Bank robber Willie Sutton is famous for responding to the question, “Why do you rob banks?” by saying, “Because that’s where the money is.” While Snopes.com disputes the truth of the story, the lesson is certainly true for legal marketing. Focus your time and money on reaching people who are most likely to deliver you business.
With that in mind, it’s not surprising that exhibiting at industry trade shows and association meetings rests near the top of my firm’s list of most effective forms of marketing. Done correctly, such exhibiting allows you to have quality encounters with past and current clients and to make a good first impression with prospective clients, all while they are removed from the distractions and stresses of their daily work routines. And in the “that’s where the money is” spirit, you can interact with more of these people in a day than at a year’s worth of cocktail parties.
Trade shows also present fruitful opportunities to research your market. Aside from talking to attendees, I frequently sit in on sessions to learn about the issues confronting my clients. I similarly talk to other exhibitors (who are sometimes also clients or referral sources) to find out about the industry. Exhibit halls are good places to educate booth visitors about important legal issues. And I’ve also found that if you exhibit repeatedly at association events, you can become the organization’s go-to firm for speaking invitations, requests for newsletter and magazine articles, and the destination for referrals from association leaders and executives.
But I’ve also learned that effective trade show marketing involves trial and error, and a willingness to commit to a long-term strategy. Poor planning and execution can make trade show marketing a huge waste of time and dollars.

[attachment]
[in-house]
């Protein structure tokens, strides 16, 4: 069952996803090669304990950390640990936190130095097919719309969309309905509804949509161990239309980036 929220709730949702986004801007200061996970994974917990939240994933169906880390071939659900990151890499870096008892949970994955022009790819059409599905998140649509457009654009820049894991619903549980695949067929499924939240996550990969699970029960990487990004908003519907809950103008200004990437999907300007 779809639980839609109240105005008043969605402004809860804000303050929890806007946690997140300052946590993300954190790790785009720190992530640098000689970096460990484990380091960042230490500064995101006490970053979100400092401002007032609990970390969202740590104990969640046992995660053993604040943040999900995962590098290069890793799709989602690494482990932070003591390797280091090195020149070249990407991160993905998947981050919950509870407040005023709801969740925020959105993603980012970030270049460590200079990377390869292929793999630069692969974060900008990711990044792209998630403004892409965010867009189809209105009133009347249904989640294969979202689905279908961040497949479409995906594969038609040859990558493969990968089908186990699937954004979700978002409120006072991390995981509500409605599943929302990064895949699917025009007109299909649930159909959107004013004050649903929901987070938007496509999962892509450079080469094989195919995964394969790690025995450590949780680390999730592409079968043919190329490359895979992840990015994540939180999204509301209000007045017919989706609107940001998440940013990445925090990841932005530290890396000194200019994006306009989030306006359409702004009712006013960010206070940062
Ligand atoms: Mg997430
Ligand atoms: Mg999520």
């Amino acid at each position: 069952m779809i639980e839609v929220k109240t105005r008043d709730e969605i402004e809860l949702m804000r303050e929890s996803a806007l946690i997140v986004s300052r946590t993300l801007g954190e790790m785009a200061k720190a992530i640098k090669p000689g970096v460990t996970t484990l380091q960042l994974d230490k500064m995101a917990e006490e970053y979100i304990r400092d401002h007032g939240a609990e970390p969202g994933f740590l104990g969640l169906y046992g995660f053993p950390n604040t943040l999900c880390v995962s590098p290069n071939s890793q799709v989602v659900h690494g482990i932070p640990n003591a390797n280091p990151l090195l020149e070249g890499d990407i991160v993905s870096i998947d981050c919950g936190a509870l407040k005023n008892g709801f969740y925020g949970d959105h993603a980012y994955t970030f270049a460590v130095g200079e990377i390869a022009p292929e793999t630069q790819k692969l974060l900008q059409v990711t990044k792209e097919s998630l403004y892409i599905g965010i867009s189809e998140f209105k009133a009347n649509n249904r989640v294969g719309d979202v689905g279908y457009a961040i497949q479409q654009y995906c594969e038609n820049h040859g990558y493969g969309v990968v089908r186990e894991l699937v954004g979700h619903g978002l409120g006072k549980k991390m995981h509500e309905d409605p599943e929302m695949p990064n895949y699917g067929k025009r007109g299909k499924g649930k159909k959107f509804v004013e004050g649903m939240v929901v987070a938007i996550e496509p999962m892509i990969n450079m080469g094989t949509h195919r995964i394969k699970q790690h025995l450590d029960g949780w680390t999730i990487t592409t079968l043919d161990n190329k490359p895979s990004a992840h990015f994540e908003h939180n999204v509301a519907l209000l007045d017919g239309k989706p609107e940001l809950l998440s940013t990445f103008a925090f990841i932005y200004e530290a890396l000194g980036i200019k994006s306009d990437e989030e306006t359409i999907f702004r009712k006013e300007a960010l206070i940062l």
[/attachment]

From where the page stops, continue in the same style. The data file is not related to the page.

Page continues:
A large number of expenses are involved in exhibiting at trade shows, and most novices underestimate the costs. The most important ones to consider include these:
- Booth space is always a major issue. Aside from the signage and display, you may have to pay for lots of extras à la carte, including carpeting, furniture, electricity, Internet access, plants and other decorative items, and more.
- Shipping costs
- Travel expenses
- Client entertainment costs
- Marketing items such as giveaways, firm literature, purchasing attendee lists from the show, sponsoring specific show events, and advertising in the show’s literature and on its website. Regarding the sponsorships and ads, it’s easy to buy the hype that you need to spend the money. But you may want to exhibit at a show several times and learn more about the return on investment before spending big bucks on these items.
- And, of course, the cost of the time spent away from the office for the people attending the show.
The most critical planning decision is deciding which shows to attend. This means carefully considering who comprises your target audience. Consider these questions:
- In which industries and professions are your best clients? Most of them—from the obscure to the obvious—have events with exhibit halls.